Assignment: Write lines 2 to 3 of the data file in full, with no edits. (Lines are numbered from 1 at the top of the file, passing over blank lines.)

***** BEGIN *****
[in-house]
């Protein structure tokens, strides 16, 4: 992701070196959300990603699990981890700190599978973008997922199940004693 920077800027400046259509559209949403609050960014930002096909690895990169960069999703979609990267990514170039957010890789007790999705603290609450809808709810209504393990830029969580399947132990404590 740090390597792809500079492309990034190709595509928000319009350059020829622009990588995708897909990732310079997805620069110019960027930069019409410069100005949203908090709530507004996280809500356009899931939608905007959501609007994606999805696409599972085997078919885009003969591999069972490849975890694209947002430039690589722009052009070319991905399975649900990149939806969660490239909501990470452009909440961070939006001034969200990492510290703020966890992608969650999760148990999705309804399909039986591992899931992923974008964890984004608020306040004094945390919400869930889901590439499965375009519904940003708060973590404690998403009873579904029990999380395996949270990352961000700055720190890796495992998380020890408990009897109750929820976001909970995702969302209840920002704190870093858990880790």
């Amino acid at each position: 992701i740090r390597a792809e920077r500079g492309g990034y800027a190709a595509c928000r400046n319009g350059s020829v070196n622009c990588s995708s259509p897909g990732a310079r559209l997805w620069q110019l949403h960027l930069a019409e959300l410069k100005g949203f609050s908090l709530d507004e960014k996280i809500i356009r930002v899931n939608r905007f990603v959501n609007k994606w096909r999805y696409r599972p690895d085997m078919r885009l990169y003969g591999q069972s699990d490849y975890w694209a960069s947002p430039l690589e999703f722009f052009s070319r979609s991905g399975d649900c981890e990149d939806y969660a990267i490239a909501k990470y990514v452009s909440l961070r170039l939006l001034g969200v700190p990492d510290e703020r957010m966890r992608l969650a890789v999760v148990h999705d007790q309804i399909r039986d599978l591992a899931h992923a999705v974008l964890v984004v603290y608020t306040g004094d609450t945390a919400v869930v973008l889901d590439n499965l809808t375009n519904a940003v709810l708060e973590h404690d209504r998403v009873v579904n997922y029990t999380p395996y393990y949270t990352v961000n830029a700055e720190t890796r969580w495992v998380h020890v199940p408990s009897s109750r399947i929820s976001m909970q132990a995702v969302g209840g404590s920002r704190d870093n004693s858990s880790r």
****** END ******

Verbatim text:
């Protein structure tokens, strides 16, 4: 992701070196959300990603699990981890700190599978973008997922199940004693 920077800027400046259509559209949403609050960014930002096909690895990169960069999703979609990267990514170039957010890789007790999705603290609450809808709810209504393990830029969580399947132990404590 740090390597792809500079492309990034190709595509928000319009350059020829622009990588995708897909990732310079997805620069110019960027930069019409410069100005949203908090709530507004996280809500356009899931939608905007959501609007994606999805696409599972085997078919885009003969591999069972490849975890694209947002430039690589722009052009070319991905399975649900990149939806969660490239909501990470452009909440961070939006001034969200990492510290703020966890992608969650999760148990999705309804399909039986591992899931992923974008964890984004608020306040004094945390919400869930889901590439499965375009519904940003708060973590404690998403009873579904029990999380395996949270990352961000700055720190890796495992998380020890408990009897109750929820976001909970995702969302209840920002704190870093858990880790």
């Amino acid at each position: 992701i740090r390597a792809e920077r500079g492309g990034y800027a190709a595509c928000r400046n319009g350059s020829v070196n622009c990588s995708s259509p897909g990732a310079r559209l997805w620069q110019l949403h960027l930069a019409e959300l410069k100005g949203f609050s908090l709530d507004e960014k996280i809500i356009r930002v899931n939608r905007f990603v959501n609007k994606w096909r999805y696409r599972p690895d085997m078919r885009l990169y003969g591999q069972s699990d490849y975890w694209a960069s947002p430039l690589e999703f722009f052009s070319r979609s991905g399975d649900c981890e990149d939806y969660a990267i490239a909501k990470y990514v452009s909440l961070r170039l939006l001034g969200v700190p990492d510290e703020r957010m966890r992608l969650a890789v999760v148990h999705d007790q309804i399909r039986d599978l591992a899931h992923a999705v974008l964890v984004v603290y608020t306040g004094d609450t945390a919400v869930v973008l889901d590439n499965l809808t375009n519904a940003v709810l708060e973590h404690d209504r998403v009873v579904n997922y029990t999380p395996y393990y949270t990352v961000n830029a700055e720190t890796r969580w495992v998380h020890v199940p408990s009897s109750r399947i929820s976001m909970q132990a995702v969302g209840g404590s920002r704190d870093n004693s858990s880790r």